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Princes Ahmed and Mustafa lived together in the Golden Cage. When Ahmed became sultan, he did not have the heart to murder his brother, but he did keep Mustafa in the Cage-with just a few women. He built a wall to block the entrance, leaving a small window through which food was passed to Mustafa, as well as alcohol and opium. Fourteen years later , this same wall was hammered down, and the utterly demented Mustafa was declared sultan.
His own years of isolation had created in Ahmed a void that çon(umed continual diversion. He took a different woman to bed each night, but he favored the Greek beauty Kösem, lavishing on her the finest jewels from his hoard. Kösem was fifteen years old when she became the favorite of fifteen- year-old Ahmed 1.

Ahmed ruled from 1603 to 1617, leaving Kösem a young widow. Mustafa was released from the Cage, to become sultan, while Kösem 's own sons, Murad, Beyazit, and Ibrahim, took his place there. After only a few months, the crazed Mustafa was dethroned by the eunuch corps, who did not favor him, and retumed to the Cage. Mustafa's son Osman succeded him, but the young sultan fell victim to the uprising of the janissaries and the sipahis (cavalry). Troops marched into the Seraglio and dragged the sultan to the common Y edikule (Seven Towers) prison. He was murdered, his ear cut off and presented to his mother as an affront. Although fratricide was common in the Ottoman Empire, this was the first act of regicide. Once again, mad Mustafa was dragged out of the Cage (1622) and en- throned. This time he ordered the execution ofKösem's sons. The eunuch corps-again-intervened and crowned Kösem's oldest son as Murad IV (1623-40). Thus Kösem attained her ambition of becoming valide sultana. But Murad's cruelty disturbed her. He passed a law prohibiting drinking and smoking throughout the empire, while he himself abused both habits. He ordered the execution of anyone else breaking this law .In a drunken stupor and accompanied by a mysterious dervish, Murad wandered the streets incognito, searching for victims. Corpses hung at every street corner. Kösem's youngest son, Ibrahim, was also deranged.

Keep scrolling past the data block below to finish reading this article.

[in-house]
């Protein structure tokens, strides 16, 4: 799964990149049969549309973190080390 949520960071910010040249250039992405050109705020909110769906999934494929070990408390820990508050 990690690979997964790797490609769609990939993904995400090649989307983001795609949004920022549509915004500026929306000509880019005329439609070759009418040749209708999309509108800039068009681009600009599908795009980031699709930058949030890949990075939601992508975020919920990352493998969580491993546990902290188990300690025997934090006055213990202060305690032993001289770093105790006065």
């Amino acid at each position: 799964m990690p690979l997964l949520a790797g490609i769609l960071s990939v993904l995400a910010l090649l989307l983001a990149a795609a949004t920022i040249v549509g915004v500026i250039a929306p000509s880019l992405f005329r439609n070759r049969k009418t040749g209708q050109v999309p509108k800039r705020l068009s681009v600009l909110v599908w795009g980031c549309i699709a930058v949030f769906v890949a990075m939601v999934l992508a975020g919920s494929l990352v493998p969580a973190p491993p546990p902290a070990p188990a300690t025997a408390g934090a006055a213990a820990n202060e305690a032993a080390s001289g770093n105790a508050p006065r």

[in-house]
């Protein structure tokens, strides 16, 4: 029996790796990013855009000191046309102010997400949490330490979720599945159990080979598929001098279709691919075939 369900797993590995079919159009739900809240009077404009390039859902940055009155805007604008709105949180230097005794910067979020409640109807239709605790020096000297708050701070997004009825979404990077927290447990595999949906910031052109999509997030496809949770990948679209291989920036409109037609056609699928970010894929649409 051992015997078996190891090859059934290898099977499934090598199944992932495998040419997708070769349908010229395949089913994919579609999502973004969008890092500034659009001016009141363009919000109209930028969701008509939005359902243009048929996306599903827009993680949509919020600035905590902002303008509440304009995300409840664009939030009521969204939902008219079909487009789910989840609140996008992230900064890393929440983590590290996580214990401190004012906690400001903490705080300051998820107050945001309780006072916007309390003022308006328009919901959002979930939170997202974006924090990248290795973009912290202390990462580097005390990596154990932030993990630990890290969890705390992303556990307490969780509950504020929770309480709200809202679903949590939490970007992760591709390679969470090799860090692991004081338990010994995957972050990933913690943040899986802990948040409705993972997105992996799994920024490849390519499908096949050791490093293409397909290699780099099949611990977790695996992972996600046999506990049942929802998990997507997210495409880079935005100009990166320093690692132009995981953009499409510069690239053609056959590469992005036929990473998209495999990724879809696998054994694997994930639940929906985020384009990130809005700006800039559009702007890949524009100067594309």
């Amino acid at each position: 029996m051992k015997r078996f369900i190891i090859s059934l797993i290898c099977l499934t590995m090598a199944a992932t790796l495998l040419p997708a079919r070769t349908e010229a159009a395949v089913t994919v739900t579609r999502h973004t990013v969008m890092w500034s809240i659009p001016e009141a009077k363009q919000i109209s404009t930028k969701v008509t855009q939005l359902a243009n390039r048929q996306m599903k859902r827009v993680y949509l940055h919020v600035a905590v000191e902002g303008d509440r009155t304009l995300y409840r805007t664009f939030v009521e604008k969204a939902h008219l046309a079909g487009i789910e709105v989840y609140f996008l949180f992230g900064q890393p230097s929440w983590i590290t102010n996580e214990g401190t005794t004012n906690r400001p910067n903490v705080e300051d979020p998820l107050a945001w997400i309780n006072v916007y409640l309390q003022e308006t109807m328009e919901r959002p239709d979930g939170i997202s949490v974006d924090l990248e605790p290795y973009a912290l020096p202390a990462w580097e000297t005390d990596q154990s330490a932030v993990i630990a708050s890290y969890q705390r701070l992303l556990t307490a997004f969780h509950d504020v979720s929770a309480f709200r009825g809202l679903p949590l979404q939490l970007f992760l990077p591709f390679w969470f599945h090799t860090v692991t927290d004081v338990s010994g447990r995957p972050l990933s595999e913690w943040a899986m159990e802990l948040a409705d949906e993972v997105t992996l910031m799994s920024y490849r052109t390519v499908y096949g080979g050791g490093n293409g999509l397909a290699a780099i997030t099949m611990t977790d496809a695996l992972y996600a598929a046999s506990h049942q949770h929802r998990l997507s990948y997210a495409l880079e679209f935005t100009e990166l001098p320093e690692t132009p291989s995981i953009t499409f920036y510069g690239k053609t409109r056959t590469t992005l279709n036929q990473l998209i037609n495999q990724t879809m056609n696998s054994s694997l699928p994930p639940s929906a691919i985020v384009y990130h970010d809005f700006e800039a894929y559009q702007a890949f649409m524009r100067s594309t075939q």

She set her hopes on handsome, astute, and brave Beyazit, who was highly skilled injousting. One day, Beyazit threw Murad off in a joust. Shortly thereafter, while campaigning in Persia, Beyazit was killed by order ofhis brother, an incident that later inspired Racine's tragedy Bejazit.It was debauchery that brought about Murad's demise. On his death- bed, he told his mother how much he disdained his brother Ibrahim, and how it would be better for the dynasty to end rather than continue with insane royal seed. He ordered Ibrahim's death, but Kösem intervened, and Ibrahim was ordered out of the Cage. He was too terrified to come out, convinced that his cruel brother was playing a trick to torment him. He refused to leave until Murad's corpse had been brought before him, and even then Kösem had to coax him out as if cajoling a frightened kitten with food. It was Ibrahim's reign (1640-48) that marked Kösem's real power as valide. With the help of the grand vizier, Mustafa Pasha, the empire was hers to rule. Feeble Ibrahim, entirely absorbed in the joys of the harem, was being devoured by lust and debauchery. The French called him ''Le Fou de' Fourrures'' because ofhis obsession with furs; he wanted to touch, feel, and see furs everywhere in the harem. He searched the empire for its fattest woman. She was an Armenian, with whom he became madly infatuated, declaring her the Govemor General of Damascus. Favored ladies were al- lowed to take what they pleased from the bazaars. He made his sisters serve the odalisques and presented his odalisques with the wealthiest imperiaı estates. In a night of madness, he had his entire harem put in sacks and drowned.

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